Tensile Stress and Thermal Growth Effects on Grain Boundary Motion in Nanocrystalline Nickel
We report on two studies that involve molecular dynamics (MD) simulations of grain boundary motion in nanocrystalline (nc) nickel. The first study is conducted to examine the effects of an applied tensile stress on the grain boundary motion in 5 nm3 nc-Ni specimens, half of which contain free surfaces, while the other half have periodic boundary conditions. Grain boundary sliding (GBS) and grain rotation are the deformation mechanisms exhibited by the nc-Ni specimens, in contrast to dislocation-mediated deformation mechanisms found in bulk samples. Specimens that contain free surfaces display a lower yield stress and a lower average grain boundary velocity compared to their periodic counterparts. These phenomena are attributed to the higher degree of grain boundary sliding present within the free surface specimens.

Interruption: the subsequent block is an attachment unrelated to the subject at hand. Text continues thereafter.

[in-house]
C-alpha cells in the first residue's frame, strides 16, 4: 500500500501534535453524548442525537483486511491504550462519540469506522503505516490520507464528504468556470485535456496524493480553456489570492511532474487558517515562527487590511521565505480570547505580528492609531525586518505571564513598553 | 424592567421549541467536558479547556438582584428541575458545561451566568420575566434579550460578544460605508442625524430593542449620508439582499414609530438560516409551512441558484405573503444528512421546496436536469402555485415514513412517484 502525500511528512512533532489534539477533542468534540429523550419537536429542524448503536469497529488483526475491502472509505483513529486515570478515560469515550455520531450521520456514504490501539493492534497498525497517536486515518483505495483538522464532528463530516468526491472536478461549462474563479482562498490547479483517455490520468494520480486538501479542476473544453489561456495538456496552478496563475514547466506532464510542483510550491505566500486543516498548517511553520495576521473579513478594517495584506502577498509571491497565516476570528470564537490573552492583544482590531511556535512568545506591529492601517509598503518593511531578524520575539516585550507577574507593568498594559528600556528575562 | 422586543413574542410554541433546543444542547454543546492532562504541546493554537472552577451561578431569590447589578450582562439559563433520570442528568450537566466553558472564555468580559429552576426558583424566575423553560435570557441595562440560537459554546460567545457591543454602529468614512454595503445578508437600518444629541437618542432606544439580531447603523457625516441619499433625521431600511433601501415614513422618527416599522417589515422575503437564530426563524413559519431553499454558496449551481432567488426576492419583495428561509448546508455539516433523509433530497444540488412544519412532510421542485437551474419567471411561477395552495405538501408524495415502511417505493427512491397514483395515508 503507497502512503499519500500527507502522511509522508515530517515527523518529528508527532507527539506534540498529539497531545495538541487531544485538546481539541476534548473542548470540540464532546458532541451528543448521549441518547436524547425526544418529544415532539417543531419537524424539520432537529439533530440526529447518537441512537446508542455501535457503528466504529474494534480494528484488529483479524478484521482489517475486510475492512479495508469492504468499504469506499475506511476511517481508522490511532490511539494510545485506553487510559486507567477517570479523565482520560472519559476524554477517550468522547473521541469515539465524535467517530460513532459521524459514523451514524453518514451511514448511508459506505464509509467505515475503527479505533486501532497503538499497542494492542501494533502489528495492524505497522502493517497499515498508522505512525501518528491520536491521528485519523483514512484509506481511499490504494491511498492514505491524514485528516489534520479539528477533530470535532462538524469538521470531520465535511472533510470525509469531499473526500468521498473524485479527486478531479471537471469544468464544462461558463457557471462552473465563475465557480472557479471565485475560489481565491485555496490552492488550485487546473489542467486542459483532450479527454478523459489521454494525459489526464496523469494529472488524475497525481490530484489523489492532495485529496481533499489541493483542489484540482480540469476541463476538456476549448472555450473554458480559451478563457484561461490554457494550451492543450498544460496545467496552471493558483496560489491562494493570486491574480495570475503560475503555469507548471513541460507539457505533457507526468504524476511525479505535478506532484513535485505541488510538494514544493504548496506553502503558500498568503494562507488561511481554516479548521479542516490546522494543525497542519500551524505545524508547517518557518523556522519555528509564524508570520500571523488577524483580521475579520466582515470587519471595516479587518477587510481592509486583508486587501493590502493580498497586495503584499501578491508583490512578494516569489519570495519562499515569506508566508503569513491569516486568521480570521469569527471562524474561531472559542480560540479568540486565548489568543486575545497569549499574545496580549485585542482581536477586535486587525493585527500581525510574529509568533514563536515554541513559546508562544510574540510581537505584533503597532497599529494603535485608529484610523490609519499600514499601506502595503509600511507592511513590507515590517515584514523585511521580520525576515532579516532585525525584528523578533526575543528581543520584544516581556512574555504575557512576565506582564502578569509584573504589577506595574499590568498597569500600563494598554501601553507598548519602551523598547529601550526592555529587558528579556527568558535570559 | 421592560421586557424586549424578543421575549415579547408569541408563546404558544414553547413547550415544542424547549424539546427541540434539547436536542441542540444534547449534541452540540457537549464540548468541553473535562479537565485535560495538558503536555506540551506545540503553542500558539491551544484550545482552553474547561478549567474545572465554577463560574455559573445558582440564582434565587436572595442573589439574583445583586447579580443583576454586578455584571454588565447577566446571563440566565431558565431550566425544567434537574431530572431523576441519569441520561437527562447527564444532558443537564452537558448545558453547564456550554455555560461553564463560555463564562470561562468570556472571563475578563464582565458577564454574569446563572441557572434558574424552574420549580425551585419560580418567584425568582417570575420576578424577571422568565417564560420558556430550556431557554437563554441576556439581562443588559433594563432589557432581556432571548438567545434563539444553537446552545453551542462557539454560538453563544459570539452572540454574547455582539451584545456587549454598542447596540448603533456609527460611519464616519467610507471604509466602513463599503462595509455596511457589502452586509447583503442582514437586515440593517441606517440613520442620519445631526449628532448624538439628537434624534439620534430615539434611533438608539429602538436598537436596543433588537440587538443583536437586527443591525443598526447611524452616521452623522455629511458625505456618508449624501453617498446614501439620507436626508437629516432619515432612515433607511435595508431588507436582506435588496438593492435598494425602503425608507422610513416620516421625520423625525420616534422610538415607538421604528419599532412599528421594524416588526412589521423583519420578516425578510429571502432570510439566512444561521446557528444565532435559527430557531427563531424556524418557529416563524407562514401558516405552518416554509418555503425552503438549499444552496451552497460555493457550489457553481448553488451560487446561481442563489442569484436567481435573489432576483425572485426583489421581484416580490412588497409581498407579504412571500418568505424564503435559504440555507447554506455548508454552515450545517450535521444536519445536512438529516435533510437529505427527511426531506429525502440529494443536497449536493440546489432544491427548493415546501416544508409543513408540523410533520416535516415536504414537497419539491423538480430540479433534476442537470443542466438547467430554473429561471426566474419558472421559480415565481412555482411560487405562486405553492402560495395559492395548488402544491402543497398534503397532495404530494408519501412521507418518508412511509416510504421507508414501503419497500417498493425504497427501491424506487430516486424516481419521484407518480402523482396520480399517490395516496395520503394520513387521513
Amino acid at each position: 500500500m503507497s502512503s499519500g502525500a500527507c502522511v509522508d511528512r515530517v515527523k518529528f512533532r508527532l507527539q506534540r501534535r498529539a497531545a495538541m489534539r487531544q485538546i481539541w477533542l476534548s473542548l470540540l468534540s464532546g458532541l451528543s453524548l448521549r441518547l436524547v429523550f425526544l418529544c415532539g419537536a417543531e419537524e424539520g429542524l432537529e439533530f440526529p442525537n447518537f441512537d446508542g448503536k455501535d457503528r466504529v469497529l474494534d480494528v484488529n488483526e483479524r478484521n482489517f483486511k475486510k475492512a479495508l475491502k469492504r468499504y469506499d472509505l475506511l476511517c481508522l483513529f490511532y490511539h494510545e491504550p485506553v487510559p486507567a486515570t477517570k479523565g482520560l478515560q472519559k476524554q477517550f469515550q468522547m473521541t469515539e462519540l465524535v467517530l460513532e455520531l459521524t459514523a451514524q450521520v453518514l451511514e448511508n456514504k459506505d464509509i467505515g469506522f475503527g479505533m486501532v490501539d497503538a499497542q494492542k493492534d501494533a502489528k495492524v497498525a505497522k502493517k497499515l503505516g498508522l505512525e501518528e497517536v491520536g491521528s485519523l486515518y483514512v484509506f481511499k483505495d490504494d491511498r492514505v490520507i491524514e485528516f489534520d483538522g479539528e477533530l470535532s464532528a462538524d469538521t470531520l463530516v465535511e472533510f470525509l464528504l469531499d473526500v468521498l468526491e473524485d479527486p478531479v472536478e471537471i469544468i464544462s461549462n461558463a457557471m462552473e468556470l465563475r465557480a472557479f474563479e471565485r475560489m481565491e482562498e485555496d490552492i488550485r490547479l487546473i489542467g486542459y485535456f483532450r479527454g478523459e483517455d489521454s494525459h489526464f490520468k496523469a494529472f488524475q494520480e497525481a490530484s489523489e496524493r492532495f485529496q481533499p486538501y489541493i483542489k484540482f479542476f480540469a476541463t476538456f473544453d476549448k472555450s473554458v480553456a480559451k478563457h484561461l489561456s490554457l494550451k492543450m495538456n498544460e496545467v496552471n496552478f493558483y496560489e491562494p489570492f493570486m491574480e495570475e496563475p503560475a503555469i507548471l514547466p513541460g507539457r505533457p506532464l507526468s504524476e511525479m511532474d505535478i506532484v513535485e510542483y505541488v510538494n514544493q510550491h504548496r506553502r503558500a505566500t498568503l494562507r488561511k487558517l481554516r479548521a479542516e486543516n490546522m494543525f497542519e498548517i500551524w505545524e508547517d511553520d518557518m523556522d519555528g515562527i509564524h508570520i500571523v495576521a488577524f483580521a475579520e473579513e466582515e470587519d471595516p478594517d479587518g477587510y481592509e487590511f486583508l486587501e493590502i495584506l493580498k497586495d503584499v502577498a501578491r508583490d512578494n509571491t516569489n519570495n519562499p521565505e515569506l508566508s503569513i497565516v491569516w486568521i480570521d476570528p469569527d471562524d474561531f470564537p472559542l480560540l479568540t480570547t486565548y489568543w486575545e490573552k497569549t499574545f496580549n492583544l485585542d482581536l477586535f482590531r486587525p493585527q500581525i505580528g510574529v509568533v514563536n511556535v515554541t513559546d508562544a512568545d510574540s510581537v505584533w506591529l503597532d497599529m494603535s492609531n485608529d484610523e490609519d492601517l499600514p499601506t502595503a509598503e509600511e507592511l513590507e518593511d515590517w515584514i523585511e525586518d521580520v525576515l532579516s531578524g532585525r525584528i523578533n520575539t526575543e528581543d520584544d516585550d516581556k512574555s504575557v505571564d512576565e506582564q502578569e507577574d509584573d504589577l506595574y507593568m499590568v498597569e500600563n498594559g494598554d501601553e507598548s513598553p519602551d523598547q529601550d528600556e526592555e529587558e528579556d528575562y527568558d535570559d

The second study examines thermal effects of various annealing temperatures on grain boundary motion in 5 nm3 periodic nc-Ni specimens. It is found that grain growth exhibits a linear relationship with time, as opposed to parabolic grain growth observed in bulk metals. During the annealing process, it is also observed that the average grain boundary energy decreases with t-1/2, as grains oriented themselves in a lower-energy configuration with their neighbors via grain rotation. An Arrhenius plot of average grain boundary velocity and energy per atom within a grain boundary displays identical slopes, and thus, identical activation energies of ~ 53 kJ for both characteristics. This can be attributed to the fact that grain boundary velocity and energy per atom are governed by the same entity, which is grain boundary diffusion. The annealed samples display a grain rotation-coalescence growth mechanism, where adjacent grains rotate concurrently, to decrease the misorientation energy of the grain boundary between them. It is observed that some grains have achieved the same orientation at the end of the growth process, indicating that the grain boundary has been annihilated, and the two grains have coalesced into a single larger grain.